Those few of you still reading are wondering why I just subjected you to a medieval history lesson and a description of a systems concept that was last really important eleven years ago. It is to posit this: Wall Street and the financial industry as a whole has profitably “abstracted” itself from the lives of the average American and that the Internet, as the modern equivalent of the Gutenberg Bible, is the primary catalyst for the OWS backlash. Finance, after all, facilitates economic activity but in a tangible sense produces nothing. Industry employees certainly go grocery shopping and buy cars, but for them the daily lives of  people employed in the slaughterhouse or the auto assembly plant are obscure to the point of theoretical. The lack of empathy displayed by financial leadership, while regrettable, is not that hard to understand in this interpretation nor is the vehemence of their defense of the status quo.

The printing press/Internet equivalence is largely self-evident. Sudden, all encompassing changes in mass media consumption have through history caused major social upheaval. (The television/60s relationship works here also). Contrary to intuition, these technological changes that allow exponentially higher levels of individual participation in cultural discourse can result in the paradoxical effect of splintering away from the whole into like-minded, dogmatic sects – formerly the formation of new churches and armies, now evident in the cocooning effect that fertilizes the OWS movement and others.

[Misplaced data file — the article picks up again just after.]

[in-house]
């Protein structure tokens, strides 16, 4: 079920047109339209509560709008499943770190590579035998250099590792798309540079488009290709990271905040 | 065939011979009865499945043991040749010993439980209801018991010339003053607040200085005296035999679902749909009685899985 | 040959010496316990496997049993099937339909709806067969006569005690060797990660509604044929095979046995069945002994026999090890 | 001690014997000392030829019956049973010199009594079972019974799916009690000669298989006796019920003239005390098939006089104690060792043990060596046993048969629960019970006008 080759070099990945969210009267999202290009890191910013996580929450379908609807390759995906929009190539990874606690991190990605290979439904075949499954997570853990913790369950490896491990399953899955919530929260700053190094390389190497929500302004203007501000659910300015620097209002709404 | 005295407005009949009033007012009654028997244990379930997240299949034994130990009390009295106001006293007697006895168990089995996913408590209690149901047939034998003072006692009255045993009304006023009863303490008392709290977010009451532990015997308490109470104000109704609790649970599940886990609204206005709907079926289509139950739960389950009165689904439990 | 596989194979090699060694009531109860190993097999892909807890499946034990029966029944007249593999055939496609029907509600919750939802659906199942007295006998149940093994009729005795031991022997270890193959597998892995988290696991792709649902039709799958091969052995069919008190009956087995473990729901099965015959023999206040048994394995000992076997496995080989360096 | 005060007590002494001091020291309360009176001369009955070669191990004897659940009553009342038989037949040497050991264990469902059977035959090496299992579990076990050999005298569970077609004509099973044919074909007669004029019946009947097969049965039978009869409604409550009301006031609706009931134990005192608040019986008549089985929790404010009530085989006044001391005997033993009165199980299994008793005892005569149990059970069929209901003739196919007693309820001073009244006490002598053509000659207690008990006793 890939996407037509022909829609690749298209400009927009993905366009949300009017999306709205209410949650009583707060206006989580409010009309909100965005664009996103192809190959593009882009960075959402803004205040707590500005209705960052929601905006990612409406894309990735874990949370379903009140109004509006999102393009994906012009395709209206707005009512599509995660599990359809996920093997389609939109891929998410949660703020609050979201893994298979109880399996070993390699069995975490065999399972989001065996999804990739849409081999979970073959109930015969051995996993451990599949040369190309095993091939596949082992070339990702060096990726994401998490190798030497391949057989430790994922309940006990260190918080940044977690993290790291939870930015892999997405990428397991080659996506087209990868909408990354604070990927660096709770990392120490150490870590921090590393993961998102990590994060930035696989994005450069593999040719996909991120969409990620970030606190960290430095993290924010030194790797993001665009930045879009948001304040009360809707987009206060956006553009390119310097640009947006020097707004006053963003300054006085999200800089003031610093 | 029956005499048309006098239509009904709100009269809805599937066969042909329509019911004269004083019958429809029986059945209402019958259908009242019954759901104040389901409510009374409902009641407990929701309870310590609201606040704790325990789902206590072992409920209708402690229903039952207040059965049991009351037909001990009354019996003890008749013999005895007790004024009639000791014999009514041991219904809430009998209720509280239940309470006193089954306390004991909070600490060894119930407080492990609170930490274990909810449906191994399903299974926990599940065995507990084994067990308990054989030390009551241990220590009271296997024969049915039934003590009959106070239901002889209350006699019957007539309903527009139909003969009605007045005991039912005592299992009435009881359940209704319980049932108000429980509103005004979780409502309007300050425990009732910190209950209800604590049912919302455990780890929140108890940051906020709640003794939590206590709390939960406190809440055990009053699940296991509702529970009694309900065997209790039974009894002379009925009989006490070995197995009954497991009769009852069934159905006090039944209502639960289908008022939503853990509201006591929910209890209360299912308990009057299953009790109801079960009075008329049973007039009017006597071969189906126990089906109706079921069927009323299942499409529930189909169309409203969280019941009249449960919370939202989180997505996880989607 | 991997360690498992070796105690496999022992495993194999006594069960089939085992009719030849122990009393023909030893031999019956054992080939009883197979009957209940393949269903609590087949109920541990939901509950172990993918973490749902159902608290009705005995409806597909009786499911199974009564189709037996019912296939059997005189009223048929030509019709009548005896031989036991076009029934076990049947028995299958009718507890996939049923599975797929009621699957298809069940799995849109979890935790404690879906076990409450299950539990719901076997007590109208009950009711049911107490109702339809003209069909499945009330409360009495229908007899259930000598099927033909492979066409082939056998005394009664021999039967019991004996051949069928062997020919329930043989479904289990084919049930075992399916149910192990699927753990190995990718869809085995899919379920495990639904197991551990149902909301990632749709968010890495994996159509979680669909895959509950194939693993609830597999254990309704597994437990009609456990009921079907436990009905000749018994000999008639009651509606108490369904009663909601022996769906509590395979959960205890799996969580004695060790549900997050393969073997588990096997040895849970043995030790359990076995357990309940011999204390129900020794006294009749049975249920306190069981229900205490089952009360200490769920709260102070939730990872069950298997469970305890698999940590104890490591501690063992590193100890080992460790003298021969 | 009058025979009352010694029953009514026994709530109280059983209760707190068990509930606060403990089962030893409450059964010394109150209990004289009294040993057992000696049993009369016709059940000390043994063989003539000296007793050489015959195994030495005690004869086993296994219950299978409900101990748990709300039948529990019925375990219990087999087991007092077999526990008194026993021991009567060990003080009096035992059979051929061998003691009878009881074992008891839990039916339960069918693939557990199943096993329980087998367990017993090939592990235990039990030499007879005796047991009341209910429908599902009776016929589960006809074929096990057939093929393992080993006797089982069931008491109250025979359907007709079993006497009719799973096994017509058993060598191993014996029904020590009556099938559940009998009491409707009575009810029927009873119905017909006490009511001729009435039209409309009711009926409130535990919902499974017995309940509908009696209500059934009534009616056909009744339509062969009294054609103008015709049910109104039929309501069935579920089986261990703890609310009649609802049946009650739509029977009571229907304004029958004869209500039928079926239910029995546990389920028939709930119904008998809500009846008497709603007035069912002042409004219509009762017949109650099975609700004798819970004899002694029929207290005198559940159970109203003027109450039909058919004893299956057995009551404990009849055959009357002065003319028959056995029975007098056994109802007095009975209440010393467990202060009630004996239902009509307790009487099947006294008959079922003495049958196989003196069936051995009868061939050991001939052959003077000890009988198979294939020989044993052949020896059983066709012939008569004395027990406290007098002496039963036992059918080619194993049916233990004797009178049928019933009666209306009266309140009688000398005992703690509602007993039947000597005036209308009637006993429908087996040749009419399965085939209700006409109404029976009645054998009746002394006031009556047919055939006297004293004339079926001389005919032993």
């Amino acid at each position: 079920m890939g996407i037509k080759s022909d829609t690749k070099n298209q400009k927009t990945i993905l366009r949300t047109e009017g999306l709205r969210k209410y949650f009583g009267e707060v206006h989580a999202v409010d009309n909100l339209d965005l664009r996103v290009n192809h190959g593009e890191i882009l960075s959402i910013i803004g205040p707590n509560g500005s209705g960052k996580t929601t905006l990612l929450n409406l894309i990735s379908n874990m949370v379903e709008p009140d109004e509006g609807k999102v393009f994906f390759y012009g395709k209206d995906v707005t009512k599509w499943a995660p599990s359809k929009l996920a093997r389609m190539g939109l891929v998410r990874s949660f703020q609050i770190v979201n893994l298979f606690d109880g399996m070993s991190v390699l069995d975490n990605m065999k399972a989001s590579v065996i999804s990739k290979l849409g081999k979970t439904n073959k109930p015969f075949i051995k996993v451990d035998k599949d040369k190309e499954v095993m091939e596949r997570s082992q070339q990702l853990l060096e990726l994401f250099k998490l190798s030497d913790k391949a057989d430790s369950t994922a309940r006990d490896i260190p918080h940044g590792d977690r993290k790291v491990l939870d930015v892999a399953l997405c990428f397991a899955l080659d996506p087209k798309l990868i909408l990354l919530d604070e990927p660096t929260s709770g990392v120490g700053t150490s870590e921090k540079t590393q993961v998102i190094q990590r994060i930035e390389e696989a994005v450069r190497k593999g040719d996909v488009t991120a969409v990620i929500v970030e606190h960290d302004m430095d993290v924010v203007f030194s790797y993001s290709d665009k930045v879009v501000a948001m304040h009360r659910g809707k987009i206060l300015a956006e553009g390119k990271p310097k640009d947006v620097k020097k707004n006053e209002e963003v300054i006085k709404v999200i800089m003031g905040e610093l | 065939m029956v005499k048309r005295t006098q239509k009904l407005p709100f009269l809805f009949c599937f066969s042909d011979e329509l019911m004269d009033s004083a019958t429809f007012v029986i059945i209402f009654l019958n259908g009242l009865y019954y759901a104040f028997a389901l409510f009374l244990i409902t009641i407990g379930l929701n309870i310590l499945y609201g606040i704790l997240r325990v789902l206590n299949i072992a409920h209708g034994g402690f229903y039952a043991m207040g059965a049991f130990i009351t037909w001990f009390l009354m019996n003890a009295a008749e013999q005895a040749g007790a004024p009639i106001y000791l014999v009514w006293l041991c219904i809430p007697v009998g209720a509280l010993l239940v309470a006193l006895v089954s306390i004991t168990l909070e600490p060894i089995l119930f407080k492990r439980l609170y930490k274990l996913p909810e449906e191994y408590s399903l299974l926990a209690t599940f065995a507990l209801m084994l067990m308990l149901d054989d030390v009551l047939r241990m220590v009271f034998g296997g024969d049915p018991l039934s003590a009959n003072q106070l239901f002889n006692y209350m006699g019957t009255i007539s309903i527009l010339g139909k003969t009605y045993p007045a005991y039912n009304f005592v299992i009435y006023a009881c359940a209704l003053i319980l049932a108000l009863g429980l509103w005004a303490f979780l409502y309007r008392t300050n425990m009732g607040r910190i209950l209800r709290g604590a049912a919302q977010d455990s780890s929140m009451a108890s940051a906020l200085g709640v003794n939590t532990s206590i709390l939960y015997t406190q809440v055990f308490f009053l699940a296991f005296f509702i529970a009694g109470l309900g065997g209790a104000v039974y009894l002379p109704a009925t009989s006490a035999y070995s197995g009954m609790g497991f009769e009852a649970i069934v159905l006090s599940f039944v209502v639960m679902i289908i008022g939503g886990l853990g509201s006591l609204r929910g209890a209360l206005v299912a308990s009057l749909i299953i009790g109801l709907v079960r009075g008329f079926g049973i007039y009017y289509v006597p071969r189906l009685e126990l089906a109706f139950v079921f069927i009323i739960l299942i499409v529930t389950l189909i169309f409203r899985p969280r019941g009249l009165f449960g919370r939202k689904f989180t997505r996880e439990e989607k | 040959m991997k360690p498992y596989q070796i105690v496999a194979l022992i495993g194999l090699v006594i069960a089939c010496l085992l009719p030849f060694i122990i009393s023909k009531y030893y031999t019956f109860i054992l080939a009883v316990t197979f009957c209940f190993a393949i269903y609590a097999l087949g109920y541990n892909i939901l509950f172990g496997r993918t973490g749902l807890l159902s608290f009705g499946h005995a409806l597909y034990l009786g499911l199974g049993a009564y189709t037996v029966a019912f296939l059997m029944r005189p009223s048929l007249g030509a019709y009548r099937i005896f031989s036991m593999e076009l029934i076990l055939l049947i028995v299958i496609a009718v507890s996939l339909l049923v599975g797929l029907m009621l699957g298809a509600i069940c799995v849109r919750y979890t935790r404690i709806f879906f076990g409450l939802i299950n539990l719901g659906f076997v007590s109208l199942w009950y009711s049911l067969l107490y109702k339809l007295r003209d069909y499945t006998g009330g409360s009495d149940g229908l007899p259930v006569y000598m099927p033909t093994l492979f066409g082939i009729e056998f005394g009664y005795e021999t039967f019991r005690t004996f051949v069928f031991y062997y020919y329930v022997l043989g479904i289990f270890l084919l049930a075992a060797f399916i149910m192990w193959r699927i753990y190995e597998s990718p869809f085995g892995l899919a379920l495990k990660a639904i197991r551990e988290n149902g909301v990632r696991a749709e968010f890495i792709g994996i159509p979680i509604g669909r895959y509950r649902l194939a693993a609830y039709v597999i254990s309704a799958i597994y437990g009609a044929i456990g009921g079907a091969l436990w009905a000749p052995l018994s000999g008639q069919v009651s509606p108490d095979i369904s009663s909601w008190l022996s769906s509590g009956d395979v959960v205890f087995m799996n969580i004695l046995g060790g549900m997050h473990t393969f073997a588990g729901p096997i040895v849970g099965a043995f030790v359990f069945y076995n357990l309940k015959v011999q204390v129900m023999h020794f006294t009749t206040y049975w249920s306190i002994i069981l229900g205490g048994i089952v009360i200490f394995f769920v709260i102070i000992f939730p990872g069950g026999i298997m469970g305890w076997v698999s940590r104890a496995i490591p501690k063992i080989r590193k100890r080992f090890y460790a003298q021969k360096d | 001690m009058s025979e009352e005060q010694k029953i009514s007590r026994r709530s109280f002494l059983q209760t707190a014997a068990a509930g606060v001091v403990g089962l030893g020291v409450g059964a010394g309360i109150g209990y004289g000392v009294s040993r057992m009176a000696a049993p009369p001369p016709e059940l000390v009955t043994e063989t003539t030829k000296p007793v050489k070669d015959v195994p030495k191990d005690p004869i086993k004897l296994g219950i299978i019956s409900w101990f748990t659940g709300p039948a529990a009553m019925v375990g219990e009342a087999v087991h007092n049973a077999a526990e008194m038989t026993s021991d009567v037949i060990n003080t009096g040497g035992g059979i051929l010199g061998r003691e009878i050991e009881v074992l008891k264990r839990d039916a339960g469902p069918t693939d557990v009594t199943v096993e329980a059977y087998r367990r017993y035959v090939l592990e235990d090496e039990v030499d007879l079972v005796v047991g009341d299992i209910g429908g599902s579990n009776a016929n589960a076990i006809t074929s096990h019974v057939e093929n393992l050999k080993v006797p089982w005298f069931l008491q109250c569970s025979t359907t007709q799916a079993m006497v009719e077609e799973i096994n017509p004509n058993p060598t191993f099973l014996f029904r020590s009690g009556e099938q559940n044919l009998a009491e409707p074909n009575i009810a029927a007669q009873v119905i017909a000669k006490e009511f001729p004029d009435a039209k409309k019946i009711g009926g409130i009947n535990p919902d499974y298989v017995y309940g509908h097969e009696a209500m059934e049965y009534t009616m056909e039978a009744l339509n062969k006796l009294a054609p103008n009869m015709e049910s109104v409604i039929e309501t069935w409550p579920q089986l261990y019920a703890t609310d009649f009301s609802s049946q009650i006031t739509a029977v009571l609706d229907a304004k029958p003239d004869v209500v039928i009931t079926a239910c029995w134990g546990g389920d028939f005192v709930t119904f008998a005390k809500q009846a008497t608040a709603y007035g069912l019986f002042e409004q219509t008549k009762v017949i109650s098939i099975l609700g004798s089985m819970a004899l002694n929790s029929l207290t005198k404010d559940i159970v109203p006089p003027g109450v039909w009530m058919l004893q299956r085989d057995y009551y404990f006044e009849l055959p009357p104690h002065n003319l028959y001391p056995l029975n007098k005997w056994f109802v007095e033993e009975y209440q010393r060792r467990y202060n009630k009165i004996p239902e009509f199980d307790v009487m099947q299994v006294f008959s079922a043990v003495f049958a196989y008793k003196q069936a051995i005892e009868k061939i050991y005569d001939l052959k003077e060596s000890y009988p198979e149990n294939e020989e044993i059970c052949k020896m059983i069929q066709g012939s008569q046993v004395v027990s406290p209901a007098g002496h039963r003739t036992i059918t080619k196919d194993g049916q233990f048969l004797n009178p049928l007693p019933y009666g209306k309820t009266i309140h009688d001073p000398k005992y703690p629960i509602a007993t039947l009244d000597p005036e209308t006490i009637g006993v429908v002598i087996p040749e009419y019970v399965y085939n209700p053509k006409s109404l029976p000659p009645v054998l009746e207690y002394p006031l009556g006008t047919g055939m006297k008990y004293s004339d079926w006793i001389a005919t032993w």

I have no conclusion here, its just my way of trying to understand current events. I have no doubt made errors in representing the programming analogy (its not my area, clearly) and stretched some historical precedents too far. I don’t, for what its worth, expect 200 years of armed, theological/political conflict. But the analogies interest me greatly and possibly above all other blog posts I will write, I welcome corrective feedback and discussion on this one.

24 thoughts on “Has wall street “Abstracted” itself from america?

  1. Dusty says:

    Y2K was not an event only because an alarm was sounded with enough time for action. Involved professionals made a maximum effort to correct all the software and control device problems and had necessary changes and corrections in place well before the critical moment. The alarm that most of us remember was a ‘just in case’ for the uncertainties about what might have been missed.

  2. JMac says:

    Are you suggesting that as more information becomes more available one of the peasants will realize that the priests (finance wizards) don’t even know latin (their ass from a hole in the ground)?

  3. Manuel Castells, philosopher of the internet, look him up, you’re going to like him.

  4. Drob says:

    But, 17th century (and 21st century) Europe did not have our Constitutional republic. From Federalist 10.